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film review: we need to talk about kevin

If you’re looking for a film to scare yourself out of ever having kids you’ve found it. Tilda Swinton plays Eva, a woman struggling to raise the sullen son she isn’t sure she wanted. Played by Rock Duer, Jasper Newell and eventually Ezra Miller, Kevin is an increasingly menacing presence in a family that is otherwise happy enough. While Kevin is rude and manipulative around his mother, to his father, Franklin (played by John C Reilly), he is responsive and polite. Eva’s worst fears are realised when, just days before his 16th birthday, Kevin is responsible for a bloody attack on several schoolmates.

The story is told through fragmented flashbacks which are interspersed with snippets of a linear present day. We follow Eva as she deals with the aftermath of her son’s actions, simultaneously experiencing the events that led to them. Now living alone, she’s as haunted by happy memories as she is by unhappy ones. She’s abused in the street by the parents of her son’s victims and confronted by the survivors. Yet despite her struggles, Eva continues to visit her standoffish offspring in prison. We Need to Talk About Kevin is essentially the story of Eva’s quest for answers. Throughout the film she interrogates her memories, her son and herself for blame.

This is a highly emotive film. There’s not a great deal of dialogue, but this is replaced by a flood of other narrative devices. The effect of this is that we don’t get a great deal of the characters’ voices – instead we very vividly experience the emotions of Eva. In this sense the filmmaking is masterful. Every little thing in every single frame works to give the audience an empathetic experience. The impact of this is particularly pronounced when the image on the screen jars with the mood of the music and camerawork. It’s clear that this is explicitly Eva’s perspective we’re getting – her fear, her agitation, her joy. But it’s never her thoughts, never her reasoning.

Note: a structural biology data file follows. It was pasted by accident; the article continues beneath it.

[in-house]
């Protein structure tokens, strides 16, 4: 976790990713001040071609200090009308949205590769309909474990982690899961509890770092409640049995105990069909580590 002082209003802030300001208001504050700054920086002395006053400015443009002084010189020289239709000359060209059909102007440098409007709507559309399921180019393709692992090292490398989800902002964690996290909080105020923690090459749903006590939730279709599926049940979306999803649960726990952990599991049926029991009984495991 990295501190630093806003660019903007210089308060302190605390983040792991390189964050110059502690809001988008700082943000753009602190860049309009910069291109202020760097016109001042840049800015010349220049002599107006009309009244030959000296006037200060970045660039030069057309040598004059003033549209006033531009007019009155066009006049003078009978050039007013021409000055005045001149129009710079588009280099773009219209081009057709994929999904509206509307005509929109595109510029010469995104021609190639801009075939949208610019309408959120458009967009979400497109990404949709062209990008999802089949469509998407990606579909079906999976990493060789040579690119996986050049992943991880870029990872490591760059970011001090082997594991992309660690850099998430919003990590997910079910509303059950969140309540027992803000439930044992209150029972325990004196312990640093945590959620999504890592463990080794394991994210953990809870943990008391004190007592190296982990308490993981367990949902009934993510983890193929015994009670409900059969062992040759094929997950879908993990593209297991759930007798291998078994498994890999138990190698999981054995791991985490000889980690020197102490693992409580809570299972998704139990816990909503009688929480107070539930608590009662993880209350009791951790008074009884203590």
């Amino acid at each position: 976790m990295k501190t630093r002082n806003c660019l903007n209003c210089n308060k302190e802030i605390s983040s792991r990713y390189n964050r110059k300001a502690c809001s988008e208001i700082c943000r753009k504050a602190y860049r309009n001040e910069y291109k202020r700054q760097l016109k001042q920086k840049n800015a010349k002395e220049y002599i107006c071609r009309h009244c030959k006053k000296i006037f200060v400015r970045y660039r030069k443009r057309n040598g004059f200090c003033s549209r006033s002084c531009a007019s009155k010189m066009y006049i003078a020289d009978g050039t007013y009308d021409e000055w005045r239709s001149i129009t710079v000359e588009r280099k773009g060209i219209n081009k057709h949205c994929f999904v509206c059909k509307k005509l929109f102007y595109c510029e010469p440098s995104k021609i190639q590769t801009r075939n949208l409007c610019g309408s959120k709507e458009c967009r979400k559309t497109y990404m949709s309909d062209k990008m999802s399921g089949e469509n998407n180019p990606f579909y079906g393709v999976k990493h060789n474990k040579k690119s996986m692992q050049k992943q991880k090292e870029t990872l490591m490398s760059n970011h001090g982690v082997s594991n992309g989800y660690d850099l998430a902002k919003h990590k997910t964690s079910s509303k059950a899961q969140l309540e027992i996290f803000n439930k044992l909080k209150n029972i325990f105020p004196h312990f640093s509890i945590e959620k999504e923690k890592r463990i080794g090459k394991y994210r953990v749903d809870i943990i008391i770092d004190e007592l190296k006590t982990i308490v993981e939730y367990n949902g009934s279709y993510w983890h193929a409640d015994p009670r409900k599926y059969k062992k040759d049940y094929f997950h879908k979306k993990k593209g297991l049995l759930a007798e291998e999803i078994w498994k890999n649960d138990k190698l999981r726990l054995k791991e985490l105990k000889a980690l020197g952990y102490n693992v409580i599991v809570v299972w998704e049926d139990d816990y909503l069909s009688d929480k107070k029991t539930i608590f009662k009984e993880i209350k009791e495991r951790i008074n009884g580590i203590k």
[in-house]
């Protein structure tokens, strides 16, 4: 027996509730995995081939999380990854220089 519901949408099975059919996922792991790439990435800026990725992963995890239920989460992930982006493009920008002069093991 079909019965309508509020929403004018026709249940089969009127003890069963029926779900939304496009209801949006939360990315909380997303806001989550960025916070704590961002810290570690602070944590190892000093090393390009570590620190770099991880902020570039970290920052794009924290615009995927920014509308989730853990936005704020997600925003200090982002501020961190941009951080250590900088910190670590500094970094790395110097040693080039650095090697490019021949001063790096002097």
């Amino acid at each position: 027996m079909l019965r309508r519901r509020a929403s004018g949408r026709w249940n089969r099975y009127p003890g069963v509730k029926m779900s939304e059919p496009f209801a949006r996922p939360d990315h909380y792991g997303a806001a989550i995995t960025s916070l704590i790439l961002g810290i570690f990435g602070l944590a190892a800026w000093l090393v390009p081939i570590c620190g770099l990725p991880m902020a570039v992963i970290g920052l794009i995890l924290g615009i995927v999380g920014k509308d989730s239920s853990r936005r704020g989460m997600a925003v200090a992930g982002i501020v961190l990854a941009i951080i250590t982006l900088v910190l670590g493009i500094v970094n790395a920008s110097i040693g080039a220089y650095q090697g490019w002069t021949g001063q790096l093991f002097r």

Despite the effective storytelling, there are parts of the film that are a little overdone. While the motif of red is unnerving, there are instances where it becomes ham-fisted. Multiple scenes of Eva scrubbing red paint from the front of her house, her car and at one point her face offer an obvious and unimaginative symbolism. Despite this, these scenes remain unnerving. Likewise Kevin’s character is just a little too sinister in each of his incarnations. That blank brown stare seems over the top. Despite this Eva and Kevin’s strained relationship is portrayed as a two way street. The few moments where Kevin identifies with his mother’s difficulty connecting to him, hint at something real and vulnerable. Eva herself acknowledges some of her reactions aren’t entirely justified. The question of nature versus nurture is definitely raised here. However the line between the two could have been more blurred. For the most part Eva comes across as a flawed human being, but Kevin comes across as a monster.

In the end, the film is careful not to lay the blame. In an early scene, Franklin and Kevin are playing Nintendo and Kevin shouts excitedly for his father’s character to die. Yet there seems nothing really sinister about the boy’s behaviour aside from what we know in hindsight. Not every child who plays violent video games will become dangerous. Not every unplanned or unwanted child is troubled and not every troubled child will become a mass murderer. No parent is perfect. Not every imperfect parent will raise a Kevin.

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